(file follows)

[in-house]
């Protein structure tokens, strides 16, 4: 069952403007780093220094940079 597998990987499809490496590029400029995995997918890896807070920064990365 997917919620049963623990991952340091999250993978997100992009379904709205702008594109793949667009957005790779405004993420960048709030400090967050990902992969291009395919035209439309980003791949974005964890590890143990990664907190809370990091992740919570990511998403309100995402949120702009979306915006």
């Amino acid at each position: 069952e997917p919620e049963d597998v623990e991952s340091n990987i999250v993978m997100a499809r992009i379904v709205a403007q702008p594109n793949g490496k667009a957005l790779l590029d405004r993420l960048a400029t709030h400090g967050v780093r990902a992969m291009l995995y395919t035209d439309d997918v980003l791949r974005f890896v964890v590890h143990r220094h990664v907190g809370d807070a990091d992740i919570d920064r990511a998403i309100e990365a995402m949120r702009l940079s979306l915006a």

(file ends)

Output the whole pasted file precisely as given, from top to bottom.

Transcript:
[in-house]
């Protein structure tokens, strides 16, 4: 069952403007780093220094940079 597998990987499809490496590029400029995995997918890896807070920064990365 997917919620049963623990991952340091999250993978997100992009379904709205702008594109793949667009957005790779405004993420960048709030400090967050990902992969291009395919035209439309980003791949974005964890590890143990990664907190809370990091992740919570990511998403309100995402949120702009979306915006």
């Amino acid at each position: 069952e997917p919620e049963d597998v623990e991952s340091n990987i999250v993978m997100a499809r992009i379904v709205a403007q702008p594109n793949g490496k667009a957005l790779l590029d405004r993420l960048a400029t709030h400090g967050v780093r990902a992969m291009l995995y395919t035209d439309d997918v980003l791949r974005f890896v964890v590890h143990r220094h990664v907190g809370d807070a990091d992740i919570d920064r990511a998403i309100e990365a995402m949120r702009l940079s979306l915006a």